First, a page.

Miall, Hugh (2004) Conflict Transformation: a multi-dimensional task. In: Austin, A. and Fischer, M. and Ropers, N., eds. Transforming Ethnopolitical Conflict: the Berghof Handbook. VS Verlag für Sozialwissenschaften, Berlin, Germany, pp. 67-90. ISBN 3-8100-3940-3.
What is the state-of-the-art in conflict transformation theory? Does a theory of conflict transformation already exist, and if so, what are its main foundations? Can practitioners rely on this theory to guide their practice? Can analysts make use of it to understand the dynamics of conflict and to assess the effects of intervention? This paper aims to identify what is distinctive about conflict transformation theory and practice, as well as to identify its key dimensions. We need such a theory of conflict transformation if we are to have an adequate basis for the analysis of conflicts, as well as for devising appropriate responses to them and evaluating the effects of these responses. The paper argues that such theories need to be continually adjusted in response to the changing nature of conflicts, and that current theories must be adapted in order to take proper account of the globalisation of conflicts, and that current theories must be adapted in order to take proper acocunt of the globalisation of conflicts and conflict interventions. The first section of the article distinguishes conflict transformation theory from theories of conflict management and conflict resolution. It explores some of the principal conflict transformation approaches in more detail, and then asks whether they add up to a coherent body of theory. Following this, it suggests a shift from theories of conflict to theories of conflict-in-context, arguing that in the context of globalisation our anlyses of conflict must give proper consideration to the social, regional and international context. We need to consider both the factors that promote peacebuilding and those that exacerbate conflict at these different levels over an extneded time period from before the outbreak of violent conflict to well after its resolution. Within the broader setting, this section thus attempts to extend Galtung's and Azar's theories of conflict formation to theories of conflict transformation. It also proposes a framework of five types of conflict transformation, which should be useful as a basis for planning and assessing intervention in conflicts. The second section of the article discusses current developments in conflict transofrmation practice as they have occurred in the four principal kinds of practice - that of governmental and intergovernmental representatives, of development agencies, of non-governmental organisations (NGOs), and of local parties and groups within the conflict setting. The issues involved in coordinating intiatives between these differetn groups are also discussed. The final section of the paper discusses conflict transformation as a potential seed for change, requiring change both in the peacebuilder as well as in the societey in conflict.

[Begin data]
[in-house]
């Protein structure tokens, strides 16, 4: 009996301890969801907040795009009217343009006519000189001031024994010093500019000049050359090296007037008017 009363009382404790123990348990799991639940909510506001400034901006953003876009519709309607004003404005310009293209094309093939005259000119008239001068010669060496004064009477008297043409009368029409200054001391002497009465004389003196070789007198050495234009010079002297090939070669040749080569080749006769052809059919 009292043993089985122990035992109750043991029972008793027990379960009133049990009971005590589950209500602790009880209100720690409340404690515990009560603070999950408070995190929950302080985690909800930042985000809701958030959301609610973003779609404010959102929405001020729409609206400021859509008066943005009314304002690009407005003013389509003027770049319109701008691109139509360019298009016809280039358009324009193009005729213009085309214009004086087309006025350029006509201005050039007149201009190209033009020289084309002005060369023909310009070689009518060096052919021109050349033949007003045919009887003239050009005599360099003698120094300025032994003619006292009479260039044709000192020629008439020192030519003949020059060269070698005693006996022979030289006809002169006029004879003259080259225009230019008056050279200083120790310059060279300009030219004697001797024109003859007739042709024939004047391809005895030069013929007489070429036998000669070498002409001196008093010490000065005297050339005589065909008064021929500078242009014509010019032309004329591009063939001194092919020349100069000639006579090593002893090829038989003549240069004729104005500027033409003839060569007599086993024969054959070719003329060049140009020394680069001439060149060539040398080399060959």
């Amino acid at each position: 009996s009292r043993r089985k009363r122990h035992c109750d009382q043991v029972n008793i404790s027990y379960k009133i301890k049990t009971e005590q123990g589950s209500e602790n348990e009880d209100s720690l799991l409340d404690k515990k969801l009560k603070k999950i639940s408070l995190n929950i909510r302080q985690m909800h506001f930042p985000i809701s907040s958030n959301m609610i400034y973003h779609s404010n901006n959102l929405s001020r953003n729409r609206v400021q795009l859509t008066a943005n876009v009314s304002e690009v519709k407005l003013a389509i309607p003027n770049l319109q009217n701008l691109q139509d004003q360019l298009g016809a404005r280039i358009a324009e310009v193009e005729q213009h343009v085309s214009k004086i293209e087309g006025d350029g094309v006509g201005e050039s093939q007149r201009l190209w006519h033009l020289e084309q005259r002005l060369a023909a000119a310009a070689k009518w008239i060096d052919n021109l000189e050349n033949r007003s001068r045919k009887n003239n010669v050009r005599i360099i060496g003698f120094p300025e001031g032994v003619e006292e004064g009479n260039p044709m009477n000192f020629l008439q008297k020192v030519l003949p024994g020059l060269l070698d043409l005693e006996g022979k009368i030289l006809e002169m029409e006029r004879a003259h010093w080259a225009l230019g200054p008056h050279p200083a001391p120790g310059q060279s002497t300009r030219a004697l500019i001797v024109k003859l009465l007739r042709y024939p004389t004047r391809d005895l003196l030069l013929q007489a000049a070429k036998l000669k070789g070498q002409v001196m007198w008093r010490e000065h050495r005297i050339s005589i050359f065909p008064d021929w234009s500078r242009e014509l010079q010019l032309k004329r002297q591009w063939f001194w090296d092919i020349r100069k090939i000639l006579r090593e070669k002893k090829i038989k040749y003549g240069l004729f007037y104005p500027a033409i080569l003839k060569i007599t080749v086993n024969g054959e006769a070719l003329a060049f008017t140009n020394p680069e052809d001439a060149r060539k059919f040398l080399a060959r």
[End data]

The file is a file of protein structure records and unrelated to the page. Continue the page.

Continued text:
|Item Type:||Book section|
|Subjects:||J Political Science > JZ International relations|
|Divisions:||Faculties > Social Sciences > School of Politics and International Relations|
|Depositing User:||Alison Chapman|
|Date Deposited:||19 Dec 2007 18:09|
|Last Modified:||05 Sep 2011 23:19|
|Resource URI:||http://kar.kent.ac.uk/id/eprint/289 (The current URI for this page, for reference purposes)|
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